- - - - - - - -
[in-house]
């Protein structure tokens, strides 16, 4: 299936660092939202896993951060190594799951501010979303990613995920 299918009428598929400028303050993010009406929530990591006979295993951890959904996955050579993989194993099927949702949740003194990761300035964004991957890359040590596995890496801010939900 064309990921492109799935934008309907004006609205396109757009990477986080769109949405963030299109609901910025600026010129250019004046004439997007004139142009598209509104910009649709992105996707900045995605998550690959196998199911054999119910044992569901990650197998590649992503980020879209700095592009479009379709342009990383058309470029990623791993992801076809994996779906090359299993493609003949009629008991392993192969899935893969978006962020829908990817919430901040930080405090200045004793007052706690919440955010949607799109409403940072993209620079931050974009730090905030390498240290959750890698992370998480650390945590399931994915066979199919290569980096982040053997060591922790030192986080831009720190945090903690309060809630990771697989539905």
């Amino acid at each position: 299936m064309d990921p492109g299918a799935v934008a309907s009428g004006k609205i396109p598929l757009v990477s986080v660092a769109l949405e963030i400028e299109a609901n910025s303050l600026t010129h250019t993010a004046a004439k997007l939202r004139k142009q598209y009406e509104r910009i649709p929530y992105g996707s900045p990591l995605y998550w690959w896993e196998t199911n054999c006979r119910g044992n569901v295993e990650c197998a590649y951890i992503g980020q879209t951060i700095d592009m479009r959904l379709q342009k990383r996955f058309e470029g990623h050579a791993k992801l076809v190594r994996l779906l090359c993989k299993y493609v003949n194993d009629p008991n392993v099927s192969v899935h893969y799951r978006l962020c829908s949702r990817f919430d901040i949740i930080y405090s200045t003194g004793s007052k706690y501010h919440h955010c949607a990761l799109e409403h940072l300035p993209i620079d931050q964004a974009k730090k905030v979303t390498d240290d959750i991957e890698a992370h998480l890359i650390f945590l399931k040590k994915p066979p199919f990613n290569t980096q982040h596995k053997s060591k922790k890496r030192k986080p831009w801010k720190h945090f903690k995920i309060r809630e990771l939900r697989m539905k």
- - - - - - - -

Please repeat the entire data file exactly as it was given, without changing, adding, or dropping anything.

[in-house]
């Protein structure tokens, strides 16, 4: 299936660092939202896993951060190594799951501010979303990613995920 299918009428598929400028303050993010009406929530990591006979295993951890959904996955050579993989194993099927949702949740003194990761300035964004991957890359040590596995890496801010939900 064309990921492109799935934008309907004006609205396109757009990477986080769109949405963030299109609901910025600026010129250019004046004439997007004139142009598209509104910009649709992105996707900045995605998550690959196998199911054999119910044992569901990650197998590649992503980020879209700095592009479009379709342009990383058309470029990623791993992801076809994996779906090359299993493609003949009629008991392993192969899935893969978006962020829908990817919430901040930080405090200045004793007052706690919440955010949607799109409403940072993209620079931050974009730090905030390498240290959750890698992370998480650390945590399931994915066979199919290569980096982040053997060591922790030192986080831009720190945090903690309060809630990771697989539905």
């Amino acid at each position: 299936m064309d990921p492109g299918a799935v934008a309907s009428g004006k609205i396109p598929l757009v990477s986080v660092a769109l949405e963030i400028e299109a609901n910025s303050l600026t010129h250019t993010a004046a004439k997007l939202r004139k142009q598209y009406e509104r910009i649709p929530y992105g996707s900045p990591l995605y998550w690959w896993e196998t199911n054999c006979r119910g044992n569901v295993e990650c197998a590649y951890i992503g980020q879209t951060i700095d592009m479009r959904l379709q342009k990383r996955f058309e470029g990623h050579a791993k992801l076809v190594r994996l779906l090359c993989k299993y493609v003949n194993d009629p008991n392993v099927s192969v899935h893969y799951r978006l962020c829908s949702r990817f919430d901040i949740i930080y405090s200045t003194g004793s007052k706690y501010h919440h955010c949607a990761l799109e409403h940072l300035p993209i620079d931050q964004a974009k730090k905030v979303t390498d240290d959750i991957e890698a992370h998480l890359i650390f945590l399931k040590k994915p066979p199919f990613n290569t980096q982040h596995k053997s060591k922790k890496r030192k986080p831009w801010k720190h945090f903690k995920i309060r809630e990771l939900r697989m539905k």